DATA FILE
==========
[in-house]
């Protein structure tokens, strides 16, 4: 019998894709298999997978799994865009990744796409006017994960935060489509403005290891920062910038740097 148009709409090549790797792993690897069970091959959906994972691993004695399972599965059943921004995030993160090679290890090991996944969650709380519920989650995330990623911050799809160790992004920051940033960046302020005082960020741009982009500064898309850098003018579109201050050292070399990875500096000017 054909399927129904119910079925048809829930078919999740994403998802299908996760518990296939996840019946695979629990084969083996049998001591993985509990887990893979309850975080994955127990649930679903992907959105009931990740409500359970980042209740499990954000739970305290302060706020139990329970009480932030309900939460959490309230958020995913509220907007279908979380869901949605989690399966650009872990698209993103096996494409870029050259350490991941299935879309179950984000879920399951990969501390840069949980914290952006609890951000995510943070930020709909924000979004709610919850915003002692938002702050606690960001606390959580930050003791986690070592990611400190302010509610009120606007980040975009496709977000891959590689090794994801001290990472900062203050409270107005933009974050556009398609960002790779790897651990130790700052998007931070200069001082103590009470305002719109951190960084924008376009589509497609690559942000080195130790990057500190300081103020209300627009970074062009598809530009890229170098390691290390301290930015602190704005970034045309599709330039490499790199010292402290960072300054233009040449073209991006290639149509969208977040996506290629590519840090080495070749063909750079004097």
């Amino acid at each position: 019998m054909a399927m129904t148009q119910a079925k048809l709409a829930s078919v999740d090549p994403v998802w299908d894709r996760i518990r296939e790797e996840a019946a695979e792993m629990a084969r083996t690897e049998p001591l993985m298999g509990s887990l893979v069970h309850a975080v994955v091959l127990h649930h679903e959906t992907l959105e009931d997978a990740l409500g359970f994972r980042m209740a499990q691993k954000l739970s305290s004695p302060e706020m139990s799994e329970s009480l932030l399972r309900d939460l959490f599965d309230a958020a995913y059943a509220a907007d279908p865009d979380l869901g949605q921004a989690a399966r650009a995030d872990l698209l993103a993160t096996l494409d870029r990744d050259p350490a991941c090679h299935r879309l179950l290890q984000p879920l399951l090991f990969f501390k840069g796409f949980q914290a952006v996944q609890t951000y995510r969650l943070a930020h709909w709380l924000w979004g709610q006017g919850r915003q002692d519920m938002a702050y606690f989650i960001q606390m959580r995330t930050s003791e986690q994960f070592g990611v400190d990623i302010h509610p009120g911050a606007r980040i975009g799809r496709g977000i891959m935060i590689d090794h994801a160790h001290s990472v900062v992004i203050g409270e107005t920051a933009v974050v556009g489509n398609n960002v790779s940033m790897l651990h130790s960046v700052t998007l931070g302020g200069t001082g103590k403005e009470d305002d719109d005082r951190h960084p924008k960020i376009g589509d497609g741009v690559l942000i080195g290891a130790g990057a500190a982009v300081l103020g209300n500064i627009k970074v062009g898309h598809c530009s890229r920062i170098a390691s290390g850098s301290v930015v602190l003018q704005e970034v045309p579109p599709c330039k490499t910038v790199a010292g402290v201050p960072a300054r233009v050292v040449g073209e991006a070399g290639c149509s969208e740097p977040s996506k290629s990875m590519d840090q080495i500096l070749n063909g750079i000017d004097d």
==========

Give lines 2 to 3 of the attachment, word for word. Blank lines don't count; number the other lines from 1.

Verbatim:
């Protein structure tokens, strides 16, 4: 019998894709298999997978799994865009990744796409006017994960935060489509403005290891920062910038740097 148009709409090549790797792993690897069970091959959906994972691993004695399972599965059943921004995030993160090679290890090991996944969650709380519920989650995330990623911050799809160790992004920051940033960046302020005082960020741009982009500064898309850098003018579109201050050292070399990875500096000017 054909399927129904119910079925048809829930078919999740994403998802299908996760518990296939996840019946695979629990084969083996049998001591993985509990887990893979309850975080994955127990649930679903992907959105009931990740409500359970980042209740499990954000739970305290302060706020139990329970009480932030309900939460959490309230958020995913509220907007279908979380869901949605989690399966650009872990698209993103096996494409870029050259350490991941299935879309179950984000879920399951990969501390840069949980914290952006609890951000995510943070930020709909924000979004709610919850915003002692938002702050606690960001606390959580930050003791986690070592990611400190302010509610009120606007980040975009496709977000891959590689090794994801001290990472900062203050409270107005933009974050556009398609960002790779790897651990130790700052998007931070200069001082103590009470305002719109951190960084924008376009589509497609690559942000080195130790990057500190300081103020209300627009970074062009598809530009890229170098390691290390301290930015602190704005970034045309599709330039490499790199010292402290960072300054233009040449073209991006290639149509969208977040996506290629590519840090080495070749063909750079004097």
């Amino acid at each position: 019998m054909a399927m129904t148009q119910a079925k048809l709409a829930s078919v999740d090549p994403v998802w299908d894709r996760i518990r296939e790797e996840a019946a695979e792993m629990a084969r083996t690897e049998p001591l993985m298999g509990s887990l893979v069970h309850a975080v994955v091959l127990h649930h679903e959906t992907l959105e009931d997978a990740l409500g359970f994972r980042m209740a499990q691993k954000l739970s305290s004695p302060e706020m139990s799994e329970s009480l932030l399972r309900d939460l959490f599965d309230a958020a995913y059943a509220a907007d279908p865009d979380l869901g949605q921004a989690a399966r650009a995030d872990l698209l993103a993160t096996l494409d870029r990744d050259p350490a991941c090679h299935r879309l179950l290890q984000p879920l399951l090991f990969f501390k840069g796409f949980q914290a952006v996944q609890t951000y995510r969650l943070a930020h709909w709380l924000w979004g709610q006017g919850r915003q002692d519920m938002a702050y606690f989650i960001q606390m959580r995330t930050s003791e986690q994960f070592g990611v400190d990623i302010h509610p009120g911050a606007r980040i975009g799809r496709g977000i891959m935060i590689d090794h994801a160790h001290s990472v900062v992004i203050g409270e107005t920051a933009v974050v556009g489509n398609n960002v790779s940033m790897l651990h130790s960046v700052t998007l931070g302020g200069t001082g103590k403005e009470d305002d719109d005082r951190h960084p924008k960020i376009g589509d497609g741009v690559l942000i080195g290891a130790g990057a500190a982009v300081l103020g209300n500064i627009k970074v062009g898309h598809c530009s890229r920062i170098a390691s290390g850098s301290v930015v602190l003018q704005e970034v045309p579109p599709c330039k490499t910038v790199a010292g402290v201050p960072a300054r233009v050292v040449g073209e991006a070399g290639c149509s969208e740097p977040s996506k290629s990875m590519d840090q080495i500096l070749n063909g750079i000017d004097d």